“A finder. How exciting,” she said, though the card seemed preposterous.
“I was in the insurance business before. When my wife took off, I tracked her down in Kansas, shacking up with a shoe salesman. She never knew I was around, so there were no scenes. I felt sorry for the sap she was with. Liz was always hard to please, so I left Kansas, feeling fine.”
Ellen thought of the scenarios she imagined in Vermont, knowing the worst one would be Kay taking up with someone else, and telling the other woman about Ellen’s many faults. “I never really trusted her,” Kay would say. “She envied my house and my lifestyle. She even started to dress like me. I could tell you things about her that’d scare the hell out of you, but she’s a thing of the past now.”
“It’s adios for me the day after tomorrow,” Dan said. “What about you?”
“Four more days. I was supposed to come here with a friend, but—”
“We find ourselves in the same boat.”
He left abruptly, and entered the bathroom. She got up to leave, and glanced at the letter on the bureau. “Dear Liz, It has come to my attention,” was all it said.
He came up behind her, reeking of cologne, and pressing a metal object into her hand. A brassy trinket of a stick-figure man, his extended arms holding a rainbow, the sort of souvenir Kay had in abundance.
“An Indalo. It’ll protect you from malevolents,” Dan said. “It’s of no use to me anymore. The worst has already happened.” He paused. “I have a rental car. Care to join me on a little expedition tomorrow?”
“I haven’t seen much. But—”
He thanked her and quickly walked her to the door.
She wished Kay could see her now, making the most of things. A small step, really, but she hadn’t scurried home in a panic. She would join Dan Cooke tomorrow. The sun might come out, and she’d have a chance to see important historical sites.
The sky looked threatening the following morning, and her disappointment that Dan wasn’t in the dining room seemed familiar, as if her reaction to another’s absence was the one true and compelling fact of her life. When she asked the waiter about him, the waiter grinned. “Cookay,” he said. “Ah, señor Cookay.” He pointed to the doorway, where Dan stood, clutching a greasy paper bag, and wearing the same outfit as last night. His sandals creaked as he walked to her table. “I see you’ve got your appetite back. Good, because I plan to run you ragged.”
The car was tiny and egg-shaped, its sloping front and back end covered with black rubber. When he opened the door for her, she felt she was in a bumper car at an amusement park. She watched him writing in a notebook.
“I like to keep records. You wouldn’t believe the price of gas here.” He quickly pulled onto the road. “Hasta la vista, baby. Did you see that Arnold Schwarzenegger movie? That’s what he said.”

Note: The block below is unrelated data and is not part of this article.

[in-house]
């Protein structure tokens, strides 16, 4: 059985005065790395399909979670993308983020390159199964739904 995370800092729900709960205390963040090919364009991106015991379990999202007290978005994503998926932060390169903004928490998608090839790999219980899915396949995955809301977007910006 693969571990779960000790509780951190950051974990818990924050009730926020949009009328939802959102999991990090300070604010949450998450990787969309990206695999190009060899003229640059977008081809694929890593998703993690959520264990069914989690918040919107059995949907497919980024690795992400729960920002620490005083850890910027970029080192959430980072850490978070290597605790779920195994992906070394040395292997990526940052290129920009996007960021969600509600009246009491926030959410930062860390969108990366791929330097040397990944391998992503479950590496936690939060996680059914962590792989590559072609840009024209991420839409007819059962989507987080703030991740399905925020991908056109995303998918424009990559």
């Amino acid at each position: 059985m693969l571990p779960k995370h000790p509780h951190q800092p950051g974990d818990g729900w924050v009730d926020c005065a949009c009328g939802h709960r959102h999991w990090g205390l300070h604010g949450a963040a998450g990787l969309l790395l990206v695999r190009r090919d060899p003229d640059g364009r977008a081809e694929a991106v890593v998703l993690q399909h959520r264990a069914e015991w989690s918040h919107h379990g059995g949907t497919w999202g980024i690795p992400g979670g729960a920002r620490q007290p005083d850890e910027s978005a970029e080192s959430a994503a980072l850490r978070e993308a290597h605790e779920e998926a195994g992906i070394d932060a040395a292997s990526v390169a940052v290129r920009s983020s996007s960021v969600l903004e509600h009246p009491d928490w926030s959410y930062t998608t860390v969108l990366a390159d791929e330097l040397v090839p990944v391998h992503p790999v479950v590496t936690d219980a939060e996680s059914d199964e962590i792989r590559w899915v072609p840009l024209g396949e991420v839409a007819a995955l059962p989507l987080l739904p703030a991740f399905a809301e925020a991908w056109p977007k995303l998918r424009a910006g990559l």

She shook her head. She was with a buffoon in a clown car, spiraling down a steep hill. “I imagined all sorts of things happening here, but so far everything’s been a complete surprise.”
“Good thing we can’t see too far ahead, huh? I don’t like to look under the hood, if you get my drift. Psychiatrists would go broke if everyone was like me.”
“You’ve been pretty open with me.”
“I have nothing to lose,” he muttered.
She felt absurdly hurt. She closed her eyes, and pictured going to Kay’s house for the first time, and the luxurious sensation that everything—the river, the polished look of the stars and moon—had collaborated to bring her to this moment.
“We’re in the land of the Moors, the Conquistadors, and all the people who came later,” she told Dan.
“Yes, major battles were fought here,” he replied.
She wondered if Kay and her husband had maybe been on this road decades ago on their honeymoon.
“Got to make a little trip to the boys’ room.” He pulled off the road, and shambled into the bushes.
She glanced around, then opened the notebook he’d left on the dashboard—a notation about today’s weather, the odometer reading, and cost of last night’s meal.
“Ellen Peterson. Middle-aged. Occupation unknown. Divorced. A misfortunate soul.”
She shuddered, as if reading an accident report, and she wanted to make corrections, but it would return her to an old role. “Just let it go,” Kay had always urged. Ellen guessed that the letter she saw in Dan’s room was intended for his ex-wife. He was writing to her to get something off his chest.
No other cars passed, and she wondered what was keeping him. Maybe he sprained his ankle, or got lost. That would be unfortunate, and she could later tell the story of the mishap, and make being stranded in a clown car amusing.
The silly car must’ve prompted it. A recollection of going to the fair with her lover, Frances. Frances had run into a former girlfriend, both of them acting flirtatious. Ellen began to walk away, testing Frances. Such a childish thing she’d done, lingering in a quilt exhibit, hearing women describe the meaning of the intricate designs, the stories behind each quilt.
“I couldn’t find you,” Frances had said in the parking lot. “You had me scared. Are you happy now?”
“I learned something unexpected,” Ellen answered.